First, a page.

The breast generally refers to the chest, however, more specifically, to the mammary gland. The mammary gland is a milk producing gland comprised largely of fat. Within the mammary gland is a complex network of branching ducts. The ducts exit from sac-like structures called lobules, which can produce milk in females. The darkened area around the nipple is called the areola. Common medical concerns in regard to the breast include breast lumps, breast cysts, breast cancer, and breast infections.
Melissa Conrad Stöppler, MD, is a U.S. board-certified Anatomic Pathologist with subspecialty training in the fields of Experimental and Molecular Pathology. Dr. Stöppler's educational background includes a BA with Highest Distinction from the University of Virginia and an MD from the University of North Carolina. She completed residency training in Anatomic Pathology at Georgetown University followed by subspecialty fellowship training in molecular diagnostics and experimental pathology.
Dr. Shiel received a Bachelor of Science degree with honors from the University of Notre Dame. There he was involved in research in radiation biology and received the Huisking Scholarship. After graduating from St. Louis University School of Medicine, he completed his Internal Medicine residency and Rheumatology fellowship at the University of California, Irvine. He is board-certified in Internal Medicine and Rheumatology.
The breast generally refers to the front of the chest
specifically to the mammary gland.
(The word "mammary" comes from "mamma," the Greek and Latin word
for the breast, which derives from the cry "mama" uttered by infants
and young children, sometimes meaning "I want to feed at the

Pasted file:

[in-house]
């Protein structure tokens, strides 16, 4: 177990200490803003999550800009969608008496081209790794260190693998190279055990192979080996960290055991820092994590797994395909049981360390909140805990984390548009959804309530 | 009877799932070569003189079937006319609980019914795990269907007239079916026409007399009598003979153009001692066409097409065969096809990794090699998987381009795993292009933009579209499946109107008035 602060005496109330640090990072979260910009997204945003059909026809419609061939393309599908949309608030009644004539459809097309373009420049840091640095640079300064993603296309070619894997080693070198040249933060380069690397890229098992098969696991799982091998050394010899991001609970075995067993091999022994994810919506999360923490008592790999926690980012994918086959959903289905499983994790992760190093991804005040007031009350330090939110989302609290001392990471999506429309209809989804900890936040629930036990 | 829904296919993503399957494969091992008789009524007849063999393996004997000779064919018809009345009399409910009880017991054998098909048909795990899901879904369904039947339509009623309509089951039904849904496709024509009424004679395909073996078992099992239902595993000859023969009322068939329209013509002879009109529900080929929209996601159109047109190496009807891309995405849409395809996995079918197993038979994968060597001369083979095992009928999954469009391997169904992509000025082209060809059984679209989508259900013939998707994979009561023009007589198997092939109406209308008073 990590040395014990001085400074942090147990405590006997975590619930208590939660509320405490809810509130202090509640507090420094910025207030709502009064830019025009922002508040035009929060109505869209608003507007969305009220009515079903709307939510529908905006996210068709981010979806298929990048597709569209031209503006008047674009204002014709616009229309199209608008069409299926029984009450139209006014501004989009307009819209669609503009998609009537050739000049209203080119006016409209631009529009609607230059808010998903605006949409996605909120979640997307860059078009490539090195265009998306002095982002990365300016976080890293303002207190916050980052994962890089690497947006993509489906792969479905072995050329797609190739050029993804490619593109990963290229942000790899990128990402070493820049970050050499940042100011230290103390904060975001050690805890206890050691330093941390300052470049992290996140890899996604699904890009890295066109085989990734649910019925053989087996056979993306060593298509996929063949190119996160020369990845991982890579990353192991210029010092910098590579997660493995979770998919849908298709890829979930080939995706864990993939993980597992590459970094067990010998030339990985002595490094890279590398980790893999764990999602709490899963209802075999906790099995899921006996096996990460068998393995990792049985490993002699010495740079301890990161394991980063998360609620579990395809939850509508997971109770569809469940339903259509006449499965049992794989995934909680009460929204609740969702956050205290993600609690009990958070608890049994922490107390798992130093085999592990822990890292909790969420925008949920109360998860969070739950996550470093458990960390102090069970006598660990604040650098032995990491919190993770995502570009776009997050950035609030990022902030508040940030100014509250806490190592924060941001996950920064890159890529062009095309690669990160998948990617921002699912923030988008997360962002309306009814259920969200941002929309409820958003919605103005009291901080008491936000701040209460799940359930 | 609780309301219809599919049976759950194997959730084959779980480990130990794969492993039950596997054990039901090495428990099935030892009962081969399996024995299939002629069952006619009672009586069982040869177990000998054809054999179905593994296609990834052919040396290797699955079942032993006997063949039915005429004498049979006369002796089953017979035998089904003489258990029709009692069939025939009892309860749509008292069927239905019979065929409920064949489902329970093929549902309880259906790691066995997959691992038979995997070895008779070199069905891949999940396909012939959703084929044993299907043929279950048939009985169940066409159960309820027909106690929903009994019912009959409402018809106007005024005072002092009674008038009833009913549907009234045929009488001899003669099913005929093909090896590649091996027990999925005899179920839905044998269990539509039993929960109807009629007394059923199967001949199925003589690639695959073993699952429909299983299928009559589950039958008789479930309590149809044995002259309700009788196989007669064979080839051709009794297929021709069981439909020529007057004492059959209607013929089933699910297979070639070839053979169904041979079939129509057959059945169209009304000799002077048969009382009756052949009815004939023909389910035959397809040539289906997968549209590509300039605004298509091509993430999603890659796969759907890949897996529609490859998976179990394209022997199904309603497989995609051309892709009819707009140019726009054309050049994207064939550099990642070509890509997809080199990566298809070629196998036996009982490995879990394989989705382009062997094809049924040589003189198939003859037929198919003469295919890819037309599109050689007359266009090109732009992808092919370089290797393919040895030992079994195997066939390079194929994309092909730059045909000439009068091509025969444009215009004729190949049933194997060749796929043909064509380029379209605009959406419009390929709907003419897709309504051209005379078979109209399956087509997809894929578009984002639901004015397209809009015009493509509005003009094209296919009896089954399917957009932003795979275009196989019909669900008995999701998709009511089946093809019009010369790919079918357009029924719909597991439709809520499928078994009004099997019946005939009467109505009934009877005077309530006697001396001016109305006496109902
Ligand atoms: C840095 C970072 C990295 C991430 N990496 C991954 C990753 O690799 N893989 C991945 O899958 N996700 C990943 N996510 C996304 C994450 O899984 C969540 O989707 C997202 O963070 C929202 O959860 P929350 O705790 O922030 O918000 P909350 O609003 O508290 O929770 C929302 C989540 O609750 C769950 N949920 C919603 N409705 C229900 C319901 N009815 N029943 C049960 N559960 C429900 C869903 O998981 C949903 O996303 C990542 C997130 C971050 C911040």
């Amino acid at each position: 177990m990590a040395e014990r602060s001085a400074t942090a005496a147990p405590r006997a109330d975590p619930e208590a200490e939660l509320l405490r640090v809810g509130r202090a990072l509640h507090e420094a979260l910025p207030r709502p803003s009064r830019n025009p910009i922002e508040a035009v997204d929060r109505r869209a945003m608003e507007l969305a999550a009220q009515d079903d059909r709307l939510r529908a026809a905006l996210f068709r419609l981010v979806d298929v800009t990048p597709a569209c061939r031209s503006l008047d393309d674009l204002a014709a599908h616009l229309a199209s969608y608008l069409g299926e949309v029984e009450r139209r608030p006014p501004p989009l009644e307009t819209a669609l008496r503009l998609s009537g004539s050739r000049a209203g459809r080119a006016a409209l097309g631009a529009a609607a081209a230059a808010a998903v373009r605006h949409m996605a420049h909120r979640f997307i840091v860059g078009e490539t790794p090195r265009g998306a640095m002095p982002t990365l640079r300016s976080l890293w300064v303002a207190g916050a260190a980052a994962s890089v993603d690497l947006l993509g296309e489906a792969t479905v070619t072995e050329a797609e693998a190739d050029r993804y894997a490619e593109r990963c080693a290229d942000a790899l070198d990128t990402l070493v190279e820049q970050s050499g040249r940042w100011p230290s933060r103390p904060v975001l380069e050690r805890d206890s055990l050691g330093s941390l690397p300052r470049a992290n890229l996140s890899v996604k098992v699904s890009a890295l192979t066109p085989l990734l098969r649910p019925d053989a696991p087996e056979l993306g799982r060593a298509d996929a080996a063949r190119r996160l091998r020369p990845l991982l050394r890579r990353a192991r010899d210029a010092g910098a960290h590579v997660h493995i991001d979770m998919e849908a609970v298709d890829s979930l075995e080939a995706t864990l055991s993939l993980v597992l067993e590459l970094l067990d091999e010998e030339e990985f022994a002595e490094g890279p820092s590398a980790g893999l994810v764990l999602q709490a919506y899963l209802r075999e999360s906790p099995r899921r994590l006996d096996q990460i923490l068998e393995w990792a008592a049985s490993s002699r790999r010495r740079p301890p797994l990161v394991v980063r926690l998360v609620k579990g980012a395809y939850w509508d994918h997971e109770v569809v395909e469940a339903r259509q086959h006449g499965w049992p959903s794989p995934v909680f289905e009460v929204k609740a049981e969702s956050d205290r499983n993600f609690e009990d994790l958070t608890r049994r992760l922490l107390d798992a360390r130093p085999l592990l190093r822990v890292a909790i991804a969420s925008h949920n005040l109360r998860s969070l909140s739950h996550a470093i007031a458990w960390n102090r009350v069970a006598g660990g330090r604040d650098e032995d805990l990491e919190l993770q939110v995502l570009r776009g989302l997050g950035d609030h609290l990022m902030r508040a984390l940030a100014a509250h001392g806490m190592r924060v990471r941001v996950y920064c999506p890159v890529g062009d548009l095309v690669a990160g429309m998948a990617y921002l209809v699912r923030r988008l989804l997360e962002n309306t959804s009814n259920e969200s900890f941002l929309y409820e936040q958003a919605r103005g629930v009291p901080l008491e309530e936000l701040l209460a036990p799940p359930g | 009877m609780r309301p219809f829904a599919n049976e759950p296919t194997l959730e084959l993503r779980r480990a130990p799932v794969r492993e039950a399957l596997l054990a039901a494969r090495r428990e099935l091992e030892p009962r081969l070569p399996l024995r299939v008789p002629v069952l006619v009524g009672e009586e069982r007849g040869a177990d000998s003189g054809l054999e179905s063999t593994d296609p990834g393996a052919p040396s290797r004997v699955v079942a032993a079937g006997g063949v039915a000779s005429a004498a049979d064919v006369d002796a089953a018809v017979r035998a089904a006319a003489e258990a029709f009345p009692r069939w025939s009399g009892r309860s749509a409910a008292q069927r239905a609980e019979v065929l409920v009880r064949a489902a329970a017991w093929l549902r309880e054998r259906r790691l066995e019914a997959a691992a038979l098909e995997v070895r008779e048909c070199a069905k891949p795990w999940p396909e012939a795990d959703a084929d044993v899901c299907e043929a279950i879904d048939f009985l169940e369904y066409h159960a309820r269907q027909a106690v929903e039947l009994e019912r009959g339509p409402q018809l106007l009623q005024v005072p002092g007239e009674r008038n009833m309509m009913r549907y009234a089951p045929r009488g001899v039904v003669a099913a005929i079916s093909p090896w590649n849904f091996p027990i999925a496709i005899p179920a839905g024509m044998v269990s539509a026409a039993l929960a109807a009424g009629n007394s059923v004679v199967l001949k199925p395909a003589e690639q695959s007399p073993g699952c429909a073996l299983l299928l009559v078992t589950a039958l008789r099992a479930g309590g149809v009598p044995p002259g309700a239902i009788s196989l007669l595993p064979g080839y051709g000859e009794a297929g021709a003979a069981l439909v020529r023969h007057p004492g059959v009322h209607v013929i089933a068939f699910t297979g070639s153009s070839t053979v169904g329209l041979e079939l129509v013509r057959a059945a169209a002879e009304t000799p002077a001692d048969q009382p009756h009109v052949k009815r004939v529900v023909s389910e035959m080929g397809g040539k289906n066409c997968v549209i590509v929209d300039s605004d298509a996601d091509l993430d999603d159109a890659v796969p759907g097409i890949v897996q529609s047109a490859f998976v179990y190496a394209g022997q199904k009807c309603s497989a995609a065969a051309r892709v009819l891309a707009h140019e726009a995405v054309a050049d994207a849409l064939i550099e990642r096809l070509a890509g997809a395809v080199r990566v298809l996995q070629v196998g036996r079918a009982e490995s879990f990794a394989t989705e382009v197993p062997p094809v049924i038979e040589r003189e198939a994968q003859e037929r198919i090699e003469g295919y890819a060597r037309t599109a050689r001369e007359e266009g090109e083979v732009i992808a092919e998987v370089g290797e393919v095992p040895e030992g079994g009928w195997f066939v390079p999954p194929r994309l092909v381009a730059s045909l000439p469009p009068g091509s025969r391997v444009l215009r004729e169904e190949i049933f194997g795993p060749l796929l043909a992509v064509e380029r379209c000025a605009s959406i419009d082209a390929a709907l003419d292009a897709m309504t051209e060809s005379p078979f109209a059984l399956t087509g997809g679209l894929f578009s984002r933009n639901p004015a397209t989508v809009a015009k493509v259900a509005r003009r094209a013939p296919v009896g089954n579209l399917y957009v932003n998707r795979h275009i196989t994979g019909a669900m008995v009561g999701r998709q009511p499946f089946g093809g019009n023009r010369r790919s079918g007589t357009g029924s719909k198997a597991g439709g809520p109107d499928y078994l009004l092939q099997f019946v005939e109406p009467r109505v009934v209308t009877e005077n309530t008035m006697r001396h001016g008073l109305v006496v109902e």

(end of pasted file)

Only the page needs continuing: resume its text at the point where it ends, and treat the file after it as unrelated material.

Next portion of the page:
How is the mammary gland designed?
The mammary gland is a milk-producing structure that is composed
largely of fat cells (cells capable of storing fat). The fat deposits
are laid down in the breast under the influence of the female hormone estrogen. Just as
the surge of estrogens at adolescence encourages this process,
androgens, such as testosterone, discourage it.
Within the mammary gland there is a complex network of
branching ducts (tubes or channels). These ducts exit from sac-like
structures called lobules.
The lobules in the breast are the glands that can produce milk in
females when they receive the appropriate hormonal stimulation.
The breast ducts transport milk from the lobules out to the
nipple. The milk exits the ducts from the breast at the nipple.
Picture of the anatomy of the breast
How are human breasts different from those of other primates?
Human breasts function somewhat differently than those
of other primates. In other primates, the breasts grow only when the female is
producing milk (lactating). When the non-human primate female has weaned her
young, her breasts flatten back down. In humans, the breasts develop at
adolescence usually well before any
pregnancy has occurred and the breasts stay
enlarged throughout the remainder of life.
During pregnancy the breasts grow further. This growth is
much more uniform than that at adolescence. The breasts of women with small
breasts tend to grow about as much during pregnancy as those of women with large
breasts. The amount of milk-producing tissue is
essentially the same. This is the reason that
when milk production begins, small-breasted women produce as much milk as
do large-breasted women.